However, we can’t escape the fact that the concept of labeling all colors is slightly arbitrary due to the subjective nature of color perception. At the end of the day, artists and philosophers are certainly free to say that the number of colors in the universe is infinite.


Edit: Found this video, he pretty much says the same basic stuff. I guess this is so common knowledge, but the subject still intrigues me, especially the idea of having more color cone receptors than the three we have, I wonder, would that be something worthwhile or pleasing or detracting from what is important?

I still don’t quite understand how we can interpret a color like yellow when we don’t have a color cone tuned to respond to that wavelength, there is a gap there, yet we experience it. If anyone knows how that mechanism works, I’m looking for more understanding on this subject. I can understand how a having a gap between green and red causes that perception when there is energy there at that wavelength, but how does it work and how does what we perceive as yellow happen?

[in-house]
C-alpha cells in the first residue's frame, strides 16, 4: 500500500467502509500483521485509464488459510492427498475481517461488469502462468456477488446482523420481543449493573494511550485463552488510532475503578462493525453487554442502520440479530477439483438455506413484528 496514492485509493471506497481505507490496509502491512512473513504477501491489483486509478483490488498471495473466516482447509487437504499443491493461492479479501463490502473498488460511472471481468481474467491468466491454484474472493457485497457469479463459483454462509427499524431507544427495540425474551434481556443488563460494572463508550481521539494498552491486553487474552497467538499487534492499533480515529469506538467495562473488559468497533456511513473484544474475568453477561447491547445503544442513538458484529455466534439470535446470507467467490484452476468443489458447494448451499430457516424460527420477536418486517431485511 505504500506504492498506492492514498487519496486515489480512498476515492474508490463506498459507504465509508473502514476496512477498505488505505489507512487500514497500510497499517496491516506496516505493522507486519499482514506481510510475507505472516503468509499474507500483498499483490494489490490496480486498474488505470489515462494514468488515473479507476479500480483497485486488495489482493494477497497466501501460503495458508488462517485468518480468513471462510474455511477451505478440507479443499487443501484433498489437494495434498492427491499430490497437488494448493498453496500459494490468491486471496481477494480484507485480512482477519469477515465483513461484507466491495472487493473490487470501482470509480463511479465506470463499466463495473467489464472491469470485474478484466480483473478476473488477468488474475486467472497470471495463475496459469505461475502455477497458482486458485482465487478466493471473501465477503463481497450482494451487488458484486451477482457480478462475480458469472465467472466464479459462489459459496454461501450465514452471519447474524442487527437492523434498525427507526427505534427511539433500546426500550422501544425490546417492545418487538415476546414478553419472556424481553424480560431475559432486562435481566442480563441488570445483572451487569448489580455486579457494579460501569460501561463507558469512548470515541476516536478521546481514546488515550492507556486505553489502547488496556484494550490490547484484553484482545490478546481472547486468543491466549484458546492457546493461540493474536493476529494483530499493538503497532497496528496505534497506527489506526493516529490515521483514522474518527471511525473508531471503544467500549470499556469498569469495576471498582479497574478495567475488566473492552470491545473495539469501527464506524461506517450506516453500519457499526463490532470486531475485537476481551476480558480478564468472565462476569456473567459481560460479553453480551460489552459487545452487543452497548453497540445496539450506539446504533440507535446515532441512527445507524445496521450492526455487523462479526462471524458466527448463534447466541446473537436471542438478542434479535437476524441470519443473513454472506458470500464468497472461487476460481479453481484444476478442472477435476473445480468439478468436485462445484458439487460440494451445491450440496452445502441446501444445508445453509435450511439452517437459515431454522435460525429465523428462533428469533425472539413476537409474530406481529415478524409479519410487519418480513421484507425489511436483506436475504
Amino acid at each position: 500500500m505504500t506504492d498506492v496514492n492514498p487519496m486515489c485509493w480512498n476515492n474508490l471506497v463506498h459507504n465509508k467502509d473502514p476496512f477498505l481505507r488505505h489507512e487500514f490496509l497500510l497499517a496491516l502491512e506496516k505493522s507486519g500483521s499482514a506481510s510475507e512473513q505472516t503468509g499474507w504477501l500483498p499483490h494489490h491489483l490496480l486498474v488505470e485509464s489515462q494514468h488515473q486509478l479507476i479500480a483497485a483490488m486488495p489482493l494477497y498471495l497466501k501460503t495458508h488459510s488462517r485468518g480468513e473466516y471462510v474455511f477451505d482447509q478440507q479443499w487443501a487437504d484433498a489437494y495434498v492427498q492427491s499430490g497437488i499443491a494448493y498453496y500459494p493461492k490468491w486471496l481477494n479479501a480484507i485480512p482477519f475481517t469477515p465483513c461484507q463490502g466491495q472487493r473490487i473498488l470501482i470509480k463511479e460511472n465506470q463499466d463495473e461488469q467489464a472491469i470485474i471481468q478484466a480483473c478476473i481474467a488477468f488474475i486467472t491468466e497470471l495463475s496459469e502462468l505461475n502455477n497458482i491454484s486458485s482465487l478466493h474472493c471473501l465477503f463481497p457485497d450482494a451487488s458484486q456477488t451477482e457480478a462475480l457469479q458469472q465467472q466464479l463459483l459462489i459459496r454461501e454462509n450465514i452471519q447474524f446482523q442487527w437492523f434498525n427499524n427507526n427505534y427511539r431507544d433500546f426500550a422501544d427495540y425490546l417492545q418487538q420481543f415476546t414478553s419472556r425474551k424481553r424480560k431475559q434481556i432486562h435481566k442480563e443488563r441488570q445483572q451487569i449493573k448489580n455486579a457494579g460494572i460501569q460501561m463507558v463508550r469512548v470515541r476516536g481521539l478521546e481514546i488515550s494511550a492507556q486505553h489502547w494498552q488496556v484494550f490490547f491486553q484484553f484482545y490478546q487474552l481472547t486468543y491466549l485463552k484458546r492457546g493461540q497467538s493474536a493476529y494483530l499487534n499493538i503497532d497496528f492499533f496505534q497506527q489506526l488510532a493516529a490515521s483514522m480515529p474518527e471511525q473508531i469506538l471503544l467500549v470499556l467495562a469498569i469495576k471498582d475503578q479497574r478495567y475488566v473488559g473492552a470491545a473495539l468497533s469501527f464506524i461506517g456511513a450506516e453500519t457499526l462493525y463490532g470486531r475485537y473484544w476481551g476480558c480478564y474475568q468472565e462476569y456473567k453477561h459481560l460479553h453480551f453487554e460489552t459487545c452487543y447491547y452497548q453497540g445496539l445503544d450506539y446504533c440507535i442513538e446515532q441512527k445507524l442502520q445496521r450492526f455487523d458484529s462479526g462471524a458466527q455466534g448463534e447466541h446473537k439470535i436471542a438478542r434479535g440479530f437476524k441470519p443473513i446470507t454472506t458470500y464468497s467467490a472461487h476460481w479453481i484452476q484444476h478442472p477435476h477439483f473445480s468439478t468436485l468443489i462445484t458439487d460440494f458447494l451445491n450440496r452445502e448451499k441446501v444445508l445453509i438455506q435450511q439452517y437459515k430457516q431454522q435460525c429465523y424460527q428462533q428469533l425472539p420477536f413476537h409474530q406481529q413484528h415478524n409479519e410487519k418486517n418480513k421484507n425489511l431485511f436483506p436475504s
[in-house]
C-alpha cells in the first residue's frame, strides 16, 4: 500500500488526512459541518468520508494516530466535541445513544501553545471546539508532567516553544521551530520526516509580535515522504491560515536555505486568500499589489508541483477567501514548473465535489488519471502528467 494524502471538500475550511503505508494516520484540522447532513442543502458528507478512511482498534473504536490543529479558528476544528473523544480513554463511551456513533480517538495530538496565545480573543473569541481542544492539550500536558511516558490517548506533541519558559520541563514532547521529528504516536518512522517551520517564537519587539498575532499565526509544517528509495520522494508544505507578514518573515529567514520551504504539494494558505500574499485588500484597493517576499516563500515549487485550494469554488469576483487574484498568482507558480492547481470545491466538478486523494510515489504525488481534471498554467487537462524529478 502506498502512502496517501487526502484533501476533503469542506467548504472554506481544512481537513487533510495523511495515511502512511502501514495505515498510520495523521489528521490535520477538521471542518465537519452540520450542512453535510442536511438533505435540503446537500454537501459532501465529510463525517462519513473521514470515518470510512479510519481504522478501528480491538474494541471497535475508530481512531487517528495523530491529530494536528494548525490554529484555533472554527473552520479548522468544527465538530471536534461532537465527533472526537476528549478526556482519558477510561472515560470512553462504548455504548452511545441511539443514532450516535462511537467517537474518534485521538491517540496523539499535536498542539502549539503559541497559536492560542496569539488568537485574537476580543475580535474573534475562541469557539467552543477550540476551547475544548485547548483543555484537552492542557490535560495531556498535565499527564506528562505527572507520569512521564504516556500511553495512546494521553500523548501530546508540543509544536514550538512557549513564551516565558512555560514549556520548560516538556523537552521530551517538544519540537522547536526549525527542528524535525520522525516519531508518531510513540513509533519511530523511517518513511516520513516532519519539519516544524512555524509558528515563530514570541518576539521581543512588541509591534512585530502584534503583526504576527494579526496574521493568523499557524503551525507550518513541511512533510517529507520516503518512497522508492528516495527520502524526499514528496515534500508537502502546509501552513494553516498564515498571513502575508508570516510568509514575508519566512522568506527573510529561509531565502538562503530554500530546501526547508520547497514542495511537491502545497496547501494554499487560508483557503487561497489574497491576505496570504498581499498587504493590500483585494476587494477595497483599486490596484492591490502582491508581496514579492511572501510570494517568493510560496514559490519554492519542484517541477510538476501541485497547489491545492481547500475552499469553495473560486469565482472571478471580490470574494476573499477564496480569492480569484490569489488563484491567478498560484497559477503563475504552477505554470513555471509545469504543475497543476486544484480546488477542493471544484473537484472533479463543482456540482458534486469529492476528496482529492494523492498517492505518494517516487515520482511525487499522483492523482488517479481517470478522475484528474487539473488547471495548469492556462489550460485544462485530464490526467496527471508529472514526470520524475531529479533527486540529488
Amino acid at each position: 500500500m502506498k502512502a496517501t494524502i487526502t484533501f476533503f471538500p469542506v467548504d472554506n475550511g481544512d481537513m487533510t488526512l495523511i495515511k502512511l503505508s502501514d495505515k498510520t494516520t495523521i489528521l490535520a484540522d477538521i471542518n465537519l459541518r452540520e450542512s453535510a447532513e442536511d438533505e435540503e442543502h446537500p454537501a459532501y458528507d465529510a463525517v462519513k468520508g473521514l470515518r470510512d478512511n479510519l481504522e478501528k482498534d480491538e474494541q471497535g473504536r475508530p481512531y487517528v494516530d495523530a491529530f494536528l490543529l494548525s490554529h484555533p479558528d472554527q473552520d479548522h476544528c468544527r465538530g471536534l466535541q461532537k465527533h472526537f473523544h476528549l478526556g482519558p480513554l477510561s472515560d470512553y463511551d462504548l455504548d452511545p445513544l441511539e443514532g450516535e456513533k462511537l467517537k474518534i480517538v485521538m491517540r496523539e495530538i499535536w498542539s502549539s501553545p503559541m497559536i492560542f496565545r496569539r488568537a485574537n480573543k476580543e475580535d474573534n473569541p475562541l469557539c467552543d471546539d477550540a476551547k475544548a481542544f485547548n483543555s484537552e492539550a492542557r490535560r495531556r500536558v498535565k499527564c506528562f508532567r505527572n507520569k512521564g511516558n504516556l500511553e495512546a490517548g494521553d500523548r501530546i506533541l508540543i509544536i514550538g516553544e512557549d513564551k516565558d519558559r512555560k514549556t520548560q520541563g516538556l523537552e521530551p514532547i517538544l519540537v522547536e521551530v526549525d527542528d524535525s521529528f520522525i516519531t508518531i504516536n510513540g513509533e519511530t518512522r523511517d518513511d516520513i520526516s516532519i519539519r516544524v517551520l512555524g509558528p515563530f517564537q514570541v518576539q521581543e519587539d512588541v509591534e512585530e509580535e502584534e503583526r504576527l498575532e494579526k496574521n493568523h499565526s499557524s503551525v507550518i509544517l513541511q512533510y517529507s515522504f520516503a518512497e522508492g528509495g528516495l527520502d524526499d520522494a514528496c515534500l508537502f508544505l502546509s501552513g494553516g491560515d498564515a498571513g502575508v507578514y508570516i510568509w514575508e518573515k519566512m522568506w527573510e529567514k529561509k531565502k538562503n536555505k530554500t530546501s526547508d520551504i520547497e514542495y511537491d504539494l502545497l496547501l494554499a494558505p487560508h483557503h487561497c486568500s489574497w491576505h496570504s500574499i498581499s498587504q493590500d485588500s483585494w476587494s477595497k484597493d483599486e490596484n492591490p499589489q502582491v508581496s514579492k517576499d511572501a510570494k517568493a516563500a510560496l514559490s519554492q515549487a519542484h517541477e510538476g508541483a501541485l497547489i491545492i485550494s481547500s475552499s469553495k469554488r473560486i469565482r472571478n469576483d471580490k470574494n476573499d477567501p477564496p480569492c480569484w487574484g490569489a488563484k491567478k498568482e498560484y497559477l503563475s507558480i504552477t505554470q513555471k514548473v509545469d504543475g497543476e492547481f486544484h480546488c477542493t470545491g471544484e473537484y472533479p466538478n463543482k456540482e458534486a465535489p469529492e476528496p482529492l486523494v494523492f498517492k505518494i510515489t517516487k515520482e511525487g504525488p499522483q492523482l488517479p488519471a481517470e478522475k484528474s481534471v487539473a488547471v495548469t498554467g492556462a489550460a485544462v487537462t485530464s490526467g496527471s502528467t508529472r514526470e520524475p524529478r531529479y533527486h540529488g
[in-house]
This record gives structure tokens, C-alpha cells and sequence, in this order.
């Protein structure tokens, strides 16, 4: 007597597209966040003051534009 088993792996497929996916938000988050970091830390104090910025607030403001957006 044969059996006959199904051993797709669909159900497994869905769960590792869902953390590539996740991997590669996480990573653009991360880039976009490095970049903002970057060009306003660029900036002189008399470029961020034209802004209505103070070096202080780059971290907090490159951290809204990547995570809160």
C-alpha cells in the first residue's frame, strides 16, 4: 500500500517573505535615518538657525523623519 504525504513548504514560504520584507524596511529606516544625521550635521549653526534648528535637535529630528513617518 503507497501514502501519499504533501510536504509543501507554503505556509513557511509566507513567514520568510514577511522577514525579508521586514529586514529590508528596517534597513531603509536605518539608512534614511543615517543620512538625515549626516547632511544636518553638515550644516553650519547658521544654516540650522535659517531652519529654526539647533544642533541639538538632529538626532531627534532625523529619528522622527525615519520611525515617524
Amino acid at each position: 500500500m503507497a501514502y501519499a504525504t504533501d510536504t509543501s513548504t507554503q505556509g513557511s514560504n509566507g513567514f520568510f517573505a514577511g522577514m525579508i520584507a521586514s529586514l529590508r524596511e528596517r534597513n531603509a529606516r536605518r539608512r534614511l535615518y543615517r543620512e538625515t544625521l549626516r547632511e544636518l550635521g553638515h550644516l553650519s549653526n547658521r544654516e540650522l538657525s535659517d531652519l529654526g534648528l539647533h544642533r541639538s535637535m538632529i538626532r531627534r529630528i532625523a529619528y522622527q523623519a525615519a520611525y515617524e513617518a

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Have a look at the diagram you posted for the cone sensitivity:

And now just assume you see a particular wavelength like say 444nm

Our brain will receive signals from every receptor type. However it will receive a different intensity from each receptor.
Say 3% red excitation, 7% green excitation and 95% blue excitation.
Having the actual light intensity change, will only change the absolute values but not the relative values between the received receptor signals.
So lower intensity 444nm light would result in for example: 1,5% red, 3,5% green and 47,5% blue.

To see say 435nm light (a little lower) the proportions changes:

Our brain now receives almost the same amount of signal from the red receptors, but a higher blue and green signal. This change in relationship between the receptor signals gets interpreted as “deep blue” instead of “blue”.

Same for 460nm:

We now receive a much lower blue excitation signal, but increased red and green amounts. With green actually increasing more than red.

Our brain just reads the relationship of all receptor to interpret color. The absolut intensity gets interpreted by how much all receptors are stimulated.

Same for the yellow part of the spectrum. The proportions between the red and green receptor excitation changes with different wavelengths. There is a part where the actual relationship does not change much: